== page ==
You’ll support someone doing something they love, and get something unique for yourself. If we all shop at chain stores everyone’s homes end up looking the same. Buy things you really love, that resonate with you, and you’ll avoid some of the throwaway fad culture. And your home will look fabulous.


What does it mean to you when someone buys your creations?
It’s so validating to have other people love what you’ve made, and be willing to part with their hard earned money for it. Every sale is such a boost, it never stops being exciting.

What was the last handmade item you bought and what attracted you to it?
Some tea cups from Felt, they are all lovely and quirky. I particularly love the one by Aimee McLeod, which is pale blue and squishy and gorgeous. They were part of Share a Cuppa on Felt, so people could show others they were missed during lockdown. Which means I probably shouldn’t have kept one for myself, especially when I was happy as a pig at the time.

Prize draw for Felt readers!

Rebecca is very kindly offering one lucky Felt reader their choice of two lovely prizes – a gorgeous miniature sculpted seaside scene miniature or a print of her fabulous Octopus painting (see below). To be in to win, simply leave us a comment below telling us what you like about Rebecca’s story and creations, and which prize you’d love to win. Prizedraw closes 5pm Monday 7 June and is open to New Zealand residents only. Thanks so much Rebecca!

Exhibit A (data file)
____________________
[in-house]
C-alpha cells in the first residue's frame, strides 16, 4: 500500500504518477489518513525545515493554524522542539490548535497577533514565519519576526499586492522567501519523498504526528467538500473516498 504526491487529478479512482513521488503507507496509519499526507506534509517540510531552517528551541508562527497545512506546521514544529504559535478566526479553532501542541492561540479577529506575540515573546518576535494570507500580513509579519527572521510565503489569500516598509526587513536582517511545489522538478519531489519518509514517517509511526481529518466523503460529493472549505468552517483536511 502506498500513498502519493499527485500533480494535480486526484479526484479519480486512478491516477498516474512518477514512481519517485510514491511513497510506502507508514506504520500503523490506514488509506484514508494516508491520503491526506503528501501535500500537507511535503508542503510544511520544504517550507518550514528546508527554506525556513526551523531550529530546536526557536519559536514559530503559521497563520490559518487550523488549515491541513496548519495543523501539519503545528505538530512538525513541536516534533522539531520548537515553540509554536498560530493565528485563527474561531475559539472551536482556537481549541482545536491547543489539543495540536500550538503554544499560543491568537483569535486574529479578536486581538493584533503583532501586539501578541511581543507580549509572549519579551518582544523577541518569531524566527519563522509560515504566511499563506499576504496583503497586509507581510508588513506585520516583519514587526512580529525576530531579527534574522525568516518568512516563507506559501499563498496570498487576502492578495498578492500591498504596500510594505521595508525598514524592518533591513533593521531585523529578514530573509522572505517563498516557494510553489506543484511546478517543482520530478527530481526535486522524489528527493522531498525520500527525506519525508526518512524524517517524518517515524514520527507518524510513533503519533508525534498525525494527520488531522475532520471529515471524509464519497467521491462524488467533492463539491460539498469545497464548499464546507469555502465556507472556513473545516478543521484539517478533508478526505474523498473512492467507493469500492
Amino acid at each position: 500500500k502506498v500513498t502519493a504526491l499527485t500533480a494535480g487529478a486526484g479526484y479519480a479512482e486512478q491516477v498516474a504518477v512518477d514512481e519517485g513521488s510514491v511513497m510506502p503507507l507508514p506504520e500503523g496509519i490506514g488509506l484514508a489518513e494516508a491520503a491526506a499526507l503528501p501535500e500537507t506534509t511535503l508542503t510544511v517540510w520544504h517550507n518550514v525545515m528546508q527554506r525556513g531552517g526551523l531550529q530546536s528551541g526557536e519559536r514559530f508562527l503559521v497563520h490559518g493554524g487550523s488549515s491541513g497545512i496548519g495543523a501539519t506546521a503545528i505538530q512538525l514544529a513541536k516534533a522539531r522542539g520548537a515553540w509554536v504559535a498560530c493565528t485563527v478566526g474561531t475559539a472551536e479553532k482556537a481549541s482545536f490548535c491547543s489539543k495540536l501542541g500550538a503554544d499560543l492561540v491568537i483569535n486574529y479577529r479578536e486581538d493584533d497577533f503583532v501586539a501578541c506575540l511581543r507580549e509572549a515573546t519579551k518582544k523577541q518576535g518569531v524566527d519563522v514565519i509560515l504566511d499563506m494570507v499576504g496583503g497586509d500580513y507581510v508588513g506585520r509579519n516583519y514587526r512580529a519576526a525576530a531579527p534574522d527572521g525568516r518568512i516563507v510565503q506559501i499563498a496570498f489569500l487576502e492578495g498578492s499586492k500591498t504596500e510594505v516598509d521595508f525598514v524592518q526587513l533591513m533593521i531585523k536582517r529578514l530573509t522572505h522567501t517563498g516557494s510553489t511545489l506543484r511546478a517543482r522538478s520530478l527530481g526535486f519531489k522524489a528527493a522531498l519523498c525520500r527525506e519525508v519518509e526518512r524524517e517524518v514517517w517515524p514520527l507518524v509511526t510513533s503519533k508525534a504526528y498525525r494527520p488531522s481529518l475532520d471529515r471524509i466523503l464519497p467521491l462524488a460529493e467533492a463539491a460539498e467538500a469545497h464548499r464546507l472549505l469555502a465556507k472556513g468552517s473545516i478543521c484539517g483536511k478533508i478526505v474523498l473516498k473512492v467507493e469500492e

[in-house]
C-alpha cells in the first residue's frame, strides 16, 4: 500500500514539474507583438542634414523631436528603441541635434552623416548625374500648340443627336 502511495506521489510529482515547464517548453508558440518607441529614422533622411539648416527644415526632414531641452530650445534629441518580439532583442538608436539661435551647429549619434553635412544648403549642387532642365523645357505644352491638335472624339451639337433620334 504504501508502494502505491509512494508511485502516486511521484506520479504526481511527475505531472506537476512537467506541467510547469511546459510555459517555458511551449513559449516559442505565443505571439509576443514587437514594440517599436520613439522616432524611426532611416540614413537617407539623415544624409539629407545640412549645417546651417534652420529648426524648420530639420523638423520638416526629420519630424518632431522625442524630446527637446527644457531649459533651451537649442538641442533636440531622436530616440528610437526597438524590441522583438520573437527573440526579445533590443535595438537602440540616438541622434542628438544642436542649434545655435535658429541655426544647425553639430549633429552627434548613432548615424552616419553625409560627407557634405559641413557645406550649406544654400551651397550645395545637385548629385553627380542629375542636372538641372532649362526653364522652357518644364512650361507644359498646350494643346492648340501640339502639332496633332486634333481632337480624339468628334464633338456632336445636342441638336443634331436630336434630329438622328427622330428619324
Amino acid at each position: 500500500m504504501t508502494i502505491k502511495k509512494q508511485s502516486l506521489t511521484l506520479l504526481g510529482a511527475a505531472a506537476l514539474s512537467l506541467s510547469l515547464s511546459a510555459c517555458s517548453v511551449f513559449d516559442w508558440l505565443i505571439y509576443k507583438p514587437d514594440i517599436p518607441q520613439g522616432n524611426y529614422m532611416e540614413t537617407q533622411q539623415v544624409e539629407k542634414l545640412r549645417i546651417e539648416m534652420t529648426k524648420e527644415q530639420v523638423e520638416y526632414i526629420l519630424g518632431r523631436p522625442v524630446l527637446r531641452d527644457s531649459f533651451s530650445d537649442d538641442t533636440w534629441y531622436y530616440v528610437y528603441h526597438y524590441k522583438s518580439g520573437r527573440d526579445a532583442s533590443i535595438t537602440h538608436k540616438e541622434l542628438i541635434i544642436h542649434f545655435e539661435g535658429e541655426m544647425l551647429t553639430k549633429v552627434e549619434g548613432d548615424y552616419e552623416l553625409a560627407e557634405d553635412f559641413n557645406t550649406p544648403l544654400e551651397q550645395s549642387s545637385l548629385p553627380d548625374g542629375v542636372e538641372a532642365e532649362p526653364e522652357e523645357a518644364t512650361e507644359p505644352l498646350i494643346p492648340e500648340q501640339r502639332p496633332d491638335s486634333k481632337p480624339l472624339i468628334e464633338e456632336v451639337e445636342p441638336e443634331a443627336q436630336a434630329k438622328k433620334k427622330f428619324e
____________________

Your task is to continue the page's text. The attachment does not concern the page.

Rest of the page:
Photos by Stephen A’Court.


18 thoughts on “Flotsam, jetsam, and inspiration – a Wellington artist’s lockdown lifesaver

  1. I love your work. I bought one ages ago and it still brings me joy every time I look at it. They’re sentimental and quirky and so, so detailed! So cool to ‘meet’ the maker.
    And if I win I’d happily have either of the prizes.

  2. What a fantastic meet the maker story and completely agree with Brenda and Cath, who have commented on Rebecca’s fantastic sense of humour. I really love these miniature scenes as they are incredibly cute and I have the perfect spot in my home for one. I absolutely love Rebecca’s comment “Buy things you really love, that resonate with you, and you’ll avoid some of the throwaway fad culture”. Yay for another kindred spirit who doesn’t want to own the same items as everyone else, purchased from the chain stores. Happy creating Rebecca – I’m off to your felt page to order that something special for me.

  3. Nice to meet you Rebecca! I love your miniature seaside scenes – they’re so intricate and evocative – and something I would never have the patience or talent to make myself. The names of your fish are hilarious.
    Hayley. x
    PS. Thanks Felt for this series – it’s great to read about so many amazing artists.